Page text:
Insect frass is another term for insect feces. That’s right, insect frass = insect poop. It may be small, but it is very, very good for your garden and a hidden benefit of attracting many beneficial insects to your garden.
Insect frass contains a unique chemical mix of nutrients that act as a natural super-fertilizer for your garden. It naturally occurs in small quantities (if you have bugs, you have insect frass), but can also be purchased in bulk as a fertilizer. Mealworm castings are one of the most common forms of insect poop produced commercially.
What Does Insect Frass Look Like?
The frass in your garden will look different, depending on which insect it comes from. Colors can include yellow, brown, and black. In some cases, you’ll see it as a liquid, smudged on or around leaves. If harvested for fertilizers, this liquid is scraped up and then turned into a powder. Or you may see it as micro-droppings, which undergo the same dehydration and powdering process for a fertilizer harvest.
What Benefits Does Insect Frass Provide?
Frass provides a wide range of benefits for your plants. The nutrients it contains, including nitrogen & potassium, can help improve your soil and regulate oxygen production in plants and help them to flower, encouraging solid growth.
Frass is sometimes sold with insect exoskeletons included (usually sold as frass and casings), which acts in a similar way to adding bone meal (phosphorus) to your soil, and can help benefit the overall soil nutrient levels. It is a particularly useful food for young seedlings (add some prior to planting) and more vulnerable crops, or those suffering from repeated attacks from pests.
Insect frass also contains chitin, which helps plants maintain strong and stable cell walls. Chitin is a close relative of cellulose and, when added to your plants’ soil, can also help to reduce powdery mildew, and act as an antibody that helps to resist pests and microbes, such as root nematodes. Chitin also helps to fight pathogens in the soil.
Chitin works to bolster plants by tricking them into thinking that they are being eaten by insects. This causes them to react by strengthening their cell walls. Chitin also helps with a plant’s immunity, as it contains antibodies that are used by both the plants and the surrounding soil. Using a lot of frass can also help benefit a soil’s pH level, making it more acidic (chitin has a pH level of around 3).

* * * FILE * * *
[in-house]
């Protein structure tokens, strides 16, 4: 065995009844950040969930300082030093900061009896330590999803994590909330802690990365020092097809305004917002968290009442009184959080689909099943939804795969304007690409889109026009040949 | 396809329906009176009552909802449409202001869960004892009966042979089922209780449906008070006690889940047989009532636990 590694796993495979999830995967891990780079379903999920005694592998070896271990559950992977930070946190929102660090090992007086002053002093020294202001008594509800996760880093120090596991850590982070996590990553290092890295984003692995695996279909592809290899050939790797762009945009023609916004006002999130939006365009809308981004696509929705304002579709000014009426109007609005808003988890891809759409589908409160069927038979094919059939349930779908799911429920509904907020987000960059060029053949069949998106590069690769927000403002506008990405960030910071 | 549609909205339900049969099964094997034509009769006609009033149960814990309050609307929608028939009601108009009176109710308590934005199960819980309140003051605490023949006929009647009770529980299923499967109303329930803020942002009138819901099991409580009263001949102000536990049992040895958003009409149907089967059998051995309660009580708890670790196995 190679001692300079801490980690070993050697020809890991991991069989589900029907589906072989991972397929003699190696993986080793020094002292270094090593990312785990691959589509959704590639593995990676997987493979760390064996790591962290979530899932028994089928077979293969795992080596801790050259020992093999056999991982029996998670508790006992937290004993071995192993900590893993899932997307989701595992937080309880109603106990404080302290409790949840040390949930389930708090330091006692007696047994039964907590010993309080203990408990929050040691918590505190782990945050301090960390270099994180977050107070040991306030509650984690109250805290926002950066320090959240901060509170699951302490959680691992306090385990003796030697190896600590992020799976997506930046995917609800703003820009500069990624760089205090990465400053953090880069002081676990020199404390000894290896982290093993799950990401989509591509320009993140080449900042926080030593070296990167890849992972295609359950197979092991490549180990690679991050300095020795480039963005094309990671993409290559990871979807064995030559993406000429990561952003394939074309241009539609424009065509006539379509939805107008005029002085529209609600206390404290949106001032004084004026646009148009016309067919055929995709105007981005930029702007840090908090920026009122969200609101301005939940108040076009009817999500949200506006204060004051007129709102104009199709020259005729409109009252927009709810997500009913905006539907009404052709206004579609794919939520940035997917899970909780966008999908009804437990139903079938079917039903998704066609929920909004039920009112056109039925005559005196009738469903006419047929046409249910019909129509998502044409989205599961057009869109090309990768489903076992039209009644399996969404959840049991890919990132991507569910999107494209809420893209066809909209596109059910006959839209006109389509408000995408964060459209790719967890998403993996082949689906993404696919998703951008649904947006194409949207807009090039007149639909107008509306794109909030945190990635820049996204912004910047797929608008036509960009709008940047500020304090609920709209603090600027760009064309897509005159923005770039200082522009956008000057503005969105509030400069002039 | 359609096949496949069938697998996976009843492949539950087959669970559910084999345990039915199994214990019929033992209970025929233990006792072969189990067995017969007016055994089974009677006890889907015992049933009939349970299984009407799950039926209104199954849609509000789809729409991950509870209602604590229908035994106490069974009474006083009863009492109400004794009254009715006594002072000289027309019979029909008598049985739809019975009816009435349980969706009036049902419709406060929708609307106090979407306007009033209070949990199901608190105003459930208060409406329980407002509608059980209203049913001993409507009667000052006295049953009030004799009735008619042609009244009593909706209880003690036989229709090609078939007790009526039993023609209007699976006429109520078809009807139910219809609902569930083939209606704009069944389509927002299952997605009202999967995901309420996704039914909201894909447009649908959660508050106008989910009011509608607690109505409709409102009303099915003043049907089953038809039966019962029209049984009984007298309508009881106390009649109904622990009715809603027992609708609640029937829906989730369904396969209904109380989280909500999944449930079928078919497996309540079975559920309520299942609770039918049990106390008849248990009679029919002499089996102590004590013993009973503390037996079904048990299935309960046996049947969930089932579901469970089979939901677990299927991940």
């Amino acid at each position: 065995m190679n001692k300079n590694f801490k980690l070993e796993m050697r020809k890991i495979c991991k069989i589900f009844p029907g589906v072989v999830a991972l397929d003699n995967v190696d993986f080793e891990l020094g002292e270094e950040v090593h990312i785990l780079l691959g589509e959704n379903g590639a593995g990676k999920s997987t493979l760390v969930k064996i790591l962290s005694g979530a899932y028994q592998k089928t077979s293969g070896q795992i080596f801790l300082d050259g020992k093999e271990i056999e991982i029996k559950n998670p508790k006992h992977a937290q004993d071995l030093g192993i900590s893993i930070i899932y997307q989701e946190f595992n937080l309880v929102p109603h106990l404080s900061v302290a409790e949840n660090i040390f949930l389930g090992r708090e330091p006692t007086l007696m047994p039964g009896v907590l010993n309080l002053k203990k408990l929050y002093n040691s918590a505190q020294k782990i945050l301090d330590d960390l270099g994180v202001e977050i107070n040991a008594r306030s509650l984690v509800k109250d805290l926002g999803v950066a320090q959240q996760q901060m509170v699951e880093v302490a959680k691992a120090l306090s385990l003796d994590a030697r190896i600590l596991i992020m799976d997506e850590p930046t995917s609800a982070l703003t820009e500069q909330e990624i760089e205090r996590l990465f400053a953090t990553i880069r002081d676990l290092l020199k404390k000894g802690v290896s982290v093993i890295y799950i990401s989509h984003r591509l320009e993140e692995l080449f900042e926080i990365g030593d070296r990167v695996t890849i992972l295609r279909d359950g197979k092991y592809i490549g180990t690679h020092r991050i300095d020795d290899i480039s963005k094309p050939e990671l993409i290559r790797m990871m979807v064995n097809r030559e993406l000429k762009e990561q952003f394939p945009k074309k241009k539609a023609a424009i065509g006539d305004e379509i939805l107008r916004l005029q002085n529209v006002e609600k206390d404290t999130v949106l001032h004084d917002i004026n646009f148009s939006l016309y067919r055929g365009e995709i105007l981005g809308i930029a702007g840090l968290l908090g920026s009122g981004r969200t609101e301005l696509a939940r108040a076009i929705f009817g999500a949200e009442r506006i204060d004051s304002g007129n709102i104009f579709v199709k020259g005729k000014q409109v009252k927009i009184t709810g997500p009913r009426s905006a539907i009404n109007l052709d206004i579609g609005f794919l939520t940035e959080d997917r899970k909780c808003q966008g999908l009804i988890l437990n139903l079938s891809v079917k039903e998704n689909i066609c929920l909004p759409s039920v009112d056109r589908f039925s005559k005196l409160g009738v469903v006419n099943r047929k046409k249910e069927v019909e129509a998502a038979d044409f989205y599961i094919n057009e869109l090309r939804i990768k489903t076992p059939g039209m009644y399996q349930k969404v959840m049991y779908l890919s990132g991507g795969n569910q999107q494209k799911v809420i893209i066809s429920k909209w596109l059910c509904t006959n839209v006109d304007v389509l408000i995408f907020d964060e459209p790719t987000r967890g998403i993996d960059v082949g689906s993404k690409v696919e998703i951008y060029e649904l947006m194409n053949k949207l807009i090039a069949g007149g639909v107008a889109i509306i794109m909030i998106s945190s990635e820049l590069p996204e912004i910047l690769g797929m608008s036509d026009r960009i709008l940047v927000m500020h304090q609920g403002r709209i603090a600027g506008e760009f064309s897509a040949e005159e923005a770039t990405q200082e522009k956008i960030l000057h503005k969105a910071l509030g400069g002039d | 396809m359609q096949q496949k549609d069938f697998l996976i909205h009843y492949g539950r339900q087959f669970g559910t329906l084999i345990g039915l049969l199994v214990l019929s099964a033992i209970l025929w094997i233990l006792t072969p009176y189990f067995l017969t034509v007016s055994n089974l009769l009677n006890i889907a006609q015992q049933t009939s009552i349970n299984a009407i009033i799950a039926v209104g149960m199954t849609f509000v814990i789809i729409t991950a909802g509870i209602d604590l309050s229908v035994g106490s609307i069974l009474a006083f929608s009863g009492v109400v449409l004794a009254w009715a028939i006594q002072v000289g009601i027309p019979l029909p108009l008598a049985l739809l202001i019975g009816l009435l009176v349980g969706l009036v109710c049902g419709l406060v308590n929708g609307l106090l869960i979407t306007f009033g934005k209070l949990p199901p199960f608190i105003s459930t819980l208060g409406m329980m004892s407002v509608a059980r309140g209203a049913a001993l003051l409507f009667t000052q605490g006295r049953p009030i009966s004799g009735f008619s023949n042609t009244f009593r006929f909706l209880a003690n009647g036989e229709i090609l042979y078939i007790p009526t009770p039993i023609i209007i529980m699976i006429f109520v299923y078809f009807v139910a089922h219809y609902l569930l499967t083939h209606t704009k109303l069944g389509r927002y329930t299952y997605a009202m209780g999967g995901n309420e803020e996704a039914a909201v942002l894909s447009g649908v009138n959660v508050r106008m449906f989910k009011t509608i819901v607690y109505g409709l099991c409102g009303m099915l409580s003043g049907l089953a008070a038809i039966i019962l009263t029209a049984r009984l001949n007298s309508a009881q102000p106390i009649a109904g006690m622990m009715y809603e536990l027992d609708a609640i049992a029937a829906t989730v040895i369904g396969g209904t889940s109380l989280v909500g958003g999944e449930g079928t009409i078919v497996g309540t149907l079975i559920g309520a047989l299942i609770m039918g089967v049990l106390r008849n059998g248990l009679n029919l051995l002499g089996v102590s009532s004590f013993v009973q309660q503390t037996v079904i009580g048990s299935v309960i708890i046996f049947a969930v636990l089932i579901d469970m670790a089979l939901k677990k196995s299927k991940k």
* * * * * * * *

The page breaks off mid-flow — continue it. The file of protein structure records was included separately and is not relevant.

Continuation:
Should I Purchase Insect Frass as a Fertilizer?
Insect frass, like other animal-based fertilizers such as horse manure and bone meal, is extremely beneficial for growing sturdy and abundant crops.
While you almost inevitably have insect frass in your vegetable or herb garden already, this is a nutrient that your soil can certainly benefit from having more of than your local bugs can produce. If you want to go hunting for it, look in and under your leaves and around the very surface of the ground. However, if you just rely on the insects in your garden, you won’t be getting that much of it – which is why some gardeners prefer to purchase it in bulk.
Adding insect frass to your soil can help to add vital goodness to your garden. It is commercially available and is great for organic gardeners. If you can’t find it in your local specialty garden center, try reaching out to breeders of crickets, butterflies, or mealworms who may sell you frass directly.
How Do I Use Insect Frass?
Frass is often applied as a foliar spray. Mix five grams of dried frass per gallon of water and use a light sprinkler to water the plants and surrounding soil with the mix. It’s especially valuable for watering smaller, more fragile plants and seedlings. It also works very well mixed with liquid kelp (seaweed) diluted into your watering mix.
You can also mix one pound of dried frass over a space of around 20 feet of raised beds or vegetable plots. Mix gently through the topsoil, then water the area well with a fine mist (to avoid rinsing the frass away). You may also prefer to try it as part of a root drench – it’s pretty flexible!
Frass is not a pesticide, which means it will not attack or damage other beneficial insects in your garden and can be used in organic and biodynamic gardens. It also does not add everything your soil and plants need, so don’t forget your compost.
What should I use if I can’t get Insect Frass?
If you need a nutrient-dense fertilizer but can’t get insect frass, you may wish to consider the following:
- Animal manure or dung
- Bone meal
- Seaweed based nutrients, such as kelp
- Specific chemical compound fertilizers
What is Insect Frass Tea?
You may have heard someone refer to insect frass tea – this is a term sometimes used for the liquid form used in a root drench. Do not drink insect frass!